The following excerpt from the GNU libavl manual illustrates a sample convention for prefixing identifier names in a library.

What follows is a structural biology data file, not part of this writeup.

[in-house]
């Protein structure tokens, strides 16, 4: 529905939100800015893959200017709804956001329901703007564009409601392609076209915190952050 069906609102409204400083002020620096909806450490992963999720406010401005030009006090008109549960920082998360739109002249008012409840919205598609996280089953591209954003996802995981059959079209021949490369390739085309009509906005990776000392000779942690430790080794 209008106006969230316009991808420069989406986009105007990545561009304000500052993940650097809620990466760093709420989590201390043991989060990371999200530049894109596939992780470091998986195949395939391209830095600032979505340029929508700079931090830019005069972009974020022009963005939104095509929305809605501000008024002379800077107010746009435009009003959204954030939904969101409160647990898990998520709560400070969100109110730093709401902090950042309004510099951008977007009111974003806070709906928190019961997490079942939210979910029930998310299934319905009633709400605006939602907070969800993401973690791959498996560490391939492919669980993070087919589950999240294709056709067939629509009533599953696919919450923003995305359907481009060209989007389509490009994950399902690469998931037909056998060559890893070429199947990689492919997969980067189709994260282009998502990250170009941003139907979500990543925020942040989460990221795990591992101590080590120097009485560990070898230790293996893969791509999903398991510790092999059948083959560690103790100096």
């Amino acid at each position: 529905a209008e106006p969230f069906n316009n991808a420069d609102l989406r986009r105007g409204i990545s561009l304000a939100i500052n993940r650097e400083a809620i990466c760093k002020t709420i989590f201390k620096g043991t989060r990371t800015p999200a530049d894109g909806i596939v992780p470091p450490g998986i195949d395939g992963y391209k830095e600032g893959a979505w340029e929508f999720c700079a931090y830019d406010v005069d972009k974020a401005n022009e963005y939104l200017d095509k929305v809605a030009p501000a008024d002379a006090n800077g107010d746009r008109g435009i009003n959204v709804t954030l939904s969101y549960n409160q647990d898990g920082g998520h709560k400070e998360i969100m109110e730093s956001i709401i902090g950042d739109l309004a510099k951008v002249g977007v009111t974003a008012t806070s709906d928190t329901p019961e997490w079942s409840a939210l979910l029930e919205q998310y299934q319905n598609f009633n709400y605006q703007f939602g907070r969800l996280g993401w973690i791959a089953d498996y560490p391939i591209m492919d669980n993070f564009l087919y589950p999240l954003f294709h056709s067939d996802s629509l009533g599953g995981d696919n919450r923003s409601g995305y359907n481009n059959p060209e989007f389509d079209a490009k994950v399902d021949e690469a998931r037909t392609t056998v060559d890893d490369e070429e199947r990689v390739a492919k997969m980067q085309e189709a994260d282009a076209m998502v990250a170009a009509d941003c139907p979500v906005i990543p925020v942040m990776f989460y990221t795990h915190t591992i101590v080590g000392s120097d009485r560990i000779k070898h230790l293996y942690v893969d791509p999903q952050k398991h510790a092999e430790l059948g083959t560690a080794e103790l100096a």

2.2 Identifiers =============== In C programming it is necessary to be careful if we expect to avoid clashes between our own names and those used by others. Any identifiers that we pick might also be used by others. The usual solution is to adopt a prefix that is applied to the beginning of every identifier that can be visible in code outside a single source file. In particular, most identifiers in a library's public header files must be prefixed. `libavl' is a collection of mostly independent modules, each of which implements the table ADT. Each module has its own, different identifier prefix. Identifiers that begin with this prefix are reserved for any use in source files that #include the module header file. Also reserved (for use as macro names) are identifiers that begin with the all-uppercase version of the prefix. Both sets of identifiers are also reserved as external names(1) throughout any program that uses the module. In addition, all identifiers that begin with libavl_ or LIBAVL_ are reserved for any use in source files that #include any `libavl' module. Likewise, these identifiers are reserved as external names in any program that uses any `libavl' module. This is primarily to allow for future expansion, but see *Note Memory Allocation:: and Exercise 2.5-1 for a sample use. The prefix used in code samples in this chapter is tbl_, short for "table". This can be considered a generic substitute for the prefix used by any of the table implementation. All of the statements about these functions here apply equally to all of the table implementation in later chapters, except that the tbl_ prefix must be replaced by the prefix used by the chapter's table implementation. Exercises: 1. The following kinds of identifiers are among those that might appear in a header file. Which of them can be safely appear unprefixed? Why? a. Parameter names within function prototypes. b. Macro parameter names. c. Structure and union tags. d. Structure and union member names. 2. Suppose that we create a module for reporting errors. Why is err_ a poorly chosen prefix for the module's identifiers? ---------- Footnotes ---------- (1) External names are identifiers visible outside a single source file. These are, mainly, non-static functions and variables declared outside a function. Section 2.2 ----------- 1. Only macro parameter names can safely appear prefixless. Macro parameter names are significant only in a scope from their declaration to the end of the macro definition. Macro parameters may even be named as otherwise reserved C keywords such as int and while, although this is a bad idea. The main reason that the other kinds of identifiers must be prefixed is the possibility of a macro having the same name. A surprise macro expansion in the midst of a function prototype can lead to puzzling compiler diagnostics. 2. The capitalized equivalent is ERR_, which is a reserved identifier. All identifiers that begin with an uppercase `E' followed by a digit or capital letter are reserved in many contexts. It is best to avoid them entirely. There are other identifiers to avoid, too. The article cited below has a handy list. See also: [Brown 2001]. Appendix A References ********************* [Brown 2001]. Brown, S., "Identifiers NOT To Use in C Programs". Oak Road Systems, Feb. 15, 2001. `http://www.oakroadsystems.com/tech/c-predef.htm'.